Divorce is hard enough without one parent trying to alienate their children against the other.
Parental alienation describes a campaign of behavior by one parent that’s designed to break down the relationship their children have with the other parent. It’s a deliberate strategy to negatively affect another parent’s relationship with their child when there is no justification for the alienation – i.e., no actual abuse, abandonment, substance abuse, or other serious issues.
Unfortunately, parental alienation can come up during a divorce when one parent believes they can get an advantage over the other in child custody or spousal support proceedings. This type of behavior can be extremely harmful not just for the targeted parent but for the child as well.
In fact, a pattern of parental alienation could rise to the level of emotional child abuse . Fortunately, California law recognizes the damage that parental alienation can do. If you can prove that your soon-to-be-ex-spouse is using alienation tactics against you, California family courts can help put a stop to their behavior and protect your parental rights. A family lawyer can help you gather the evidence you need to make your case.
Signs of Parental Alienation in Divorce Proceedings
Parental alienation happens when one parent exposes their child to unjustified negativity about the other parent with the goal of harming the relationship and turning the child against them.
When determining child custody and child support , California courts always prioritize the best interests of the child. By default, family courts believe that children benefit from having a relationship with both parents as long as there is no evidence of abuse or neglect by either.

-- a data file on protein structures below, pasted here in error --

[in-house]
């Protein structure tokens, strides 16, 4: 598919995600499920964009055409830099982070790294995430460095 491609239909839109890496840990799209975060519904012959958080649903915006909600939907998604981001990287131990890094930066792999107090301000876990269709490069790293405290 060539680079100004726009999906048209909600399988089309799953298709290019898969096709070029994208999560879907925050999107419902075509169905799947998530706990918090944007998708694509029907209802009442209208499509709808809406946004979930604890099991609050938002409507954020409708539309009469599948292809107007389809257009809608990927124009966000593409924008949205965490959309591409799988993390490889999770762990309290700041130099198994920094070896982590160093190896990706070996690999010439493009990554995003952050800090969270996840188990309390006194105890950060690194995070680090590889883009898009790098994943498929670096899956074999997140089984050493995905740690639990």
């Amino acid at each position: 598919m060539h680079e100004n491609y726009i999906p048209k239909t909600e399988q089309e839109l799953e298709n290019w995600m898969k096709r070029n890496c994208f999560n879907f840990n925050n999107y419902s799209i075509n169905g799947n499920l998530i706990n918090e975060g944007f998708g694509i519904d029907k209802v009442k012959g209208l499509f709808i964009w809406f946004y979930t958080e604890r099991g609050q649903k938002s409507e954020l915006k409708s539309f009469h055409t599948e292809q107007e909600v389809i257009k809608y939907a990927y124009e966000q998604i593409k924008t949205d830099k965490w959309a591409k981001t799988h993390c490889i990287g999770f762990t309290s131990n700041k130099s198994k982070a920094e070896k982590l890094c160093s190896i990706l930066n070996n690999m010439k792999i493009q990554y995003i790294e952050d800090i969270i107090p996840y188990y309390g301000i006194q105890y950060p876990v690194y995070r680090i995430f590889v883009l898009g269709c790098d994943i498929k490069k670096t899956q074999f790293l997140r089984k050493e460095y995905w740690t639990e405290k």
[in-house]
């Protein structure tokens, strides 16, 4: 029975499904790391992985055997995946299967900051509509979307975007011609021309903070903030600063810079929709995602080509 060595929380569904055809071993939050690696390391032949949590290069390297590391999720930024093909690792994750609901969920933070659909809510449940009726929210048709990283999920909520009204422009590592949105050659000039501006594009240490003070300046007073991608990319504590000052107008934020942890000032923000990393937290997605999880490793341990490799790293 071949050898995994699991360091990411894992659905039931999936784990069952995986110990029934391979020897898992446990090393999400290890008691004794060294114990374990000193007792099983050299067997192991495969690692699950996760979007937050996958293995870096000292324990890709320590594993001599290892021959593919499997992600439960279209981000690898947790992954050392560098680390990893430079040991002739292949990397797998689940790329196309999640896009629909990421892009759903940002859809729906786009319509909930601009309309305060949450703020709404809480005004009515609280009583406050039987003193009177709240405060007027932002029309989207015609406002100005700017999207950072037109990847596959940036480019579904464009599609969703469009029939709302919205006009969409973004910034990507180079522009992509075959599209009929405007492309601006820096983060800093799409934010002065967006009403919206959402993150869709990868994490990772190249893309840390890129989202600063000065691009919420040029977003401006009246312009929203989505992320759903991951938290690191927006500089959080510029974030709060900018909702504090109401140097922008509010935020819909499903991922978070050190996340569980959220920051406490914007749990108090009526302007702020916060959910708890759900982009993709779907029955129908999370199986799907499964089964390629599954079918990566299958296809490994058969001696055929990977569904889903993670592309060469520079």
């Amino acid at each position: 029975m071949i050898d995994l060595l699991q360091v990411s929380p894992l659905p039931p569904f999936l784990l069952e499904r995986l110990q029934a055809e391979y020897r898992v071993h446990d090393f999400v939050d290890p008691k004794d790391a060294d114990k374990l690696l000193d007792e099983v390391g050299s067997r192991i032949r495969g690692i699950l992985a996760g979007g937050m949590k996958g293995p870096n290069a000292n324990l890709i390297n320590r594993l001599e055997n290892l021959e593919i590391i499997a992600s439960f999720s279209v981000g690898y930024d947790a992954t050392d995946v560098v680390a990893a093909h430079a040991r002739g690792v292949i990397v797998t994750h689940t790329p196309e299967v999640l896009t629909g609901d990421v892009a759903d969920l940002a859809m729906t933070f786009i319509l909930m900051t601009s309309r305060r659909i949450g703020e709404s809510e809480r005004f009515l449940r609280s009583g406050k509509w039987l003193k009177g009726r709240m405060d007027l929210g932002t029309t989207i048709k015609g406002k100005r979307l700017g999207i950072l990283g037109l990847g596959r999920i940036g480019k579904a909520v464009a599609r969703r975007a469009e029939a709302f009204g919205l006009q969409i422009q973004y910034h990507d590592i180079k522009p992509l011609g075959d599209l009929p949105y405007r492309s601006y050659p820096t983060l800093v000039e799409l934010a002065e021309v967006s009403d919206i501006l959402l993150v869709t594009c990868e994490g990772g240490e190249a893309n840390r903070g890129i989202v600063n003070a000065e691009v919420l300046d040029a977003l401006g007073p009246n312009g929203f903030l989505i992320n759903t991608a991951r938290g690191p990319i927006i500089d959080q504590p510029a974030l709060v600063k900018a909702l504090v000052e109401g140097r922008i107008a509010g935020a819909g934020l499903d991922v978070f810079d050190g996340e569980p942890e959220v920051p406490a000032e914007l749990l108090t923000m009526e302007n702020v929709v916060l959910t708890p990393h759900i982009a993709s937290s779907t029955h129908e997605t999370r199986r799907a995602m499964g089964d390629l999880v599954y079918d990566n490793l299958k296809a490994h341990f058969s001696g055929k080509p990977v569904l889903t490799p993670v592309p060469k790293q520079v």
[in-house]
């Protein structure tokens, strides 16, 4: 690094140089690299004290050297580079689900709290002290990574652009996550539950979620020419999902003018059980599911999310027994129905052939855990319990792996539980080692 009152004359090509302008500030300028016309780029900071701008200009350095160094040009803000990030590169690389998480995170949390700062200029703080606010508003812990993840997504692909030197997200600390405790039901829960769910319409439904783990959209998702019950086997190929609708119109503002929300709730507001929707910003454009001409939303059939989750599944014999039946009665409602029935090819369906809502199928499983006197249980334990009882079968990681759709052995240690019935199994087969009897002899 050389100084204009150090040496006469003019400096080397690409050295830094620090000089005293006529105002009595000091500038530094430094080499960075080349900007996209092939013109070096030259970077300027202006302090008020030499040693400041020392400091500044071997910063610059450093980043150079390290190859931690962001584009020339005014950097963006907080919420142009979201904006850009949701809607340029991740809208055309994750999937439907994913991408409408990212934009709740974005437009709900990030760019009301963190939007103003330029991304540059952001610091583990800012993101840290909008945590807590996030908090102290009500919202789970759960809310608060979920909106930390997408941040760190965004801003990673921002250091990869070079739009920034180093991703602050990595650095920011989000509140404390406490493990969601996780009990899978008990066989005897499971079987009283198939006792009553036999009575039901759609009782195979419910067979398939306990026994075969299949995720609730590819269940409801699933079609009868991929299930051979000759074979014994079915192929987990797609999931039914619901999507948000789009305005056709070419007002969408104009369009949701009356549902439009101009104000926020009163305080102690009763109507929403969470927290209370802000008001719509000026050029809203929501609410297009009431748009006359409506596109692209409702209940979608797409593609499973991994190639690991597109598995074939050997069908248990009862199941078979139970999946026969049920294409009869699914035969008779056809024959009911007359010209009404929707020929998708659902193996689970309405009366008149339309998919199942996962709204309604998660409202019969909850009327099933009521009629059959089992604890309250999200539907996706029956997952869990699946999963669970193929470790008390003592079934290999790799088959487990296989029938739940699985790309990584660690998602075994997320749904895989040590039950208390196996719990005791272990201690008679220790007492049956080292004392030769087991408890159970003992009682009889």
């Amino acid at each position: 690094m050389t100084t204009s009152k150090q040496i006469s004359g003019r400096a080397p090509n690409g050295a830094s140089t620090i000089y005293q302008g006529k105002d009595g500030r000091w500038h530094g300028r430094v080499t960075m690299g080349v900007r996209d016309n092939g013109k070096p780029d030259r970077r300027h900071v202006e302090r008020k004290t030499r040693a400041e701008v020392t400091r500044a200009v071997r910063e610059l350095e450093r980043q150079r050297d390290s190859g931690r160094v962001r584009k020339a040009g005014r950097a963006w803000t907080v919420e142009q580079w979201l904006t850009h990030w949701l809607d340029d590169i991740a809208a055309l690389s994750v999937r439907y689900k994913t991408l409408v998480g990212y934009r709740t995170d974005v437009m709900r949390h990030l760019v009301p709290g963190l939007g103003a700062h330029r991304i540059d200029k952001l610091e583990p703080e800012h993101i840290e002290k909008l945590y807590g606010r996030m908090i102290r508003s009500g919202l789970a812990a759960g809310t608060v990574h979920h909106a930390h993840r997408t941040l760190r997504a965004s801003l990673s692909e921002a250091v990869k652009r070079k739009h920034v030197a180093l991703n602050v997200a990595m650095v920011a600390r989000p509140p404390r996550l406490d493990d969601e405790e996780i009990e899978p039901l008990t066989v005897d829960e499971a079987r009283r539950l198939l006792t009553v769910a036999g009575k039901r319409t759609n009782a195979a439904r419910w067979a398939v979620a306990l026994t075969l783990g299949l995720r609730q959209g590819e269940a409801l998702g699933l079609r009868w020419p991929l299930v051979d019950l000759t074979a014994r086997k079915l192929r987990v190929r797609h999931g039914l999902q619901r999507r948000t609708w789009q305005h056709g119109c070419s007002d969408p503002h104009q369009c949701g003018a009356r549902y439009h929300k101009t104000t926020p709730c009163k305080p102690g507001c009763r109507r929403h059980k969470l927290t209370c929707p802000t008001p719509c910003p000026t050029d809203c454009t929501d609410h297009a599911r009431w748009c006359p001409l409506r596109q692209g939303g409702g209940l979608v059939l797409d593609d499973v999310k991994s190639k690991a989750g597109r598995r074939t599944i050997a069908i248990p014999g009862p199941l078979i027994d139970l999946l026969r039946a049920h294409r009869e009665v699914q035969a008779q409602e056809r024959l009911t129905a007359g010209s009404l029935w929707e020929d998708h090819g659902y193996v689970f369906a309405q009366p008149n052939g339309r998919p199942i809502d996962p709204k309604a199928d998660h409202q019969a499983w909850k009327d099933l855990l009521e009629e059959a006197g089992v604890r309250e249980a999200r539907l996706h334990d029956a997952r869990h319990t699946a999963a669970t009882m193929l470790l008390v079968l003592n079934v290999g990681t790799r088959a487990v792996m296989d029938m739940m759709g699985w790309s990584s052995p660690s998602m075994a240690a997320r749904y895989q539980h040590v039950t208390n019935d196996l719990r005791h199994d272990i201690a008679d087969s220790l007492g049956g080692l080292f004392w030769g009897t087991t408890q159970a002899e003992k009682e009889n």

To determine the best interests of your child in a divorce proceeding, you and your spouse will work with a custody evaluator assigned by the court. Family court judges and custody evaluators know to look out for common signs of parental alienation, such as:
- Your child expresses intense hatred against you with no justifiable reason.
- Your child parrots the language used by your co-parent against you.
- Many of your child’s beliefs mirror those of your co-parent.
- Your child absolutely refuses to visit you for no justifiable reason.
- Your child’s beliefs are often irrational, inaccurate, and not based on facts.
- Your child’s reasons for hating you are based on what they’ve been told by others (such as your co-parent or their family) and not on their actual experiences with you.
- Your child’s feelings towards you are fierce and without nuance; their rejection is total, they feel no guilt, and they’re unable to see any of the good in your relationship.
- Your co-parent and your child put you down in similar ways.
- Your child may act normally until the topic of conversation turns to you.
Not only is this type of emotional manipulation not fair to you, but it can also be devastating to your child’s personal and emotional development. Parental alienation could impact your child’s ability to nurture other relationships and could lead to impulse control, educational problems, or disruptions in school. Your child may struggle with feelings of guilt, anxiety, or depression because of the role they played pushing away a loving parent.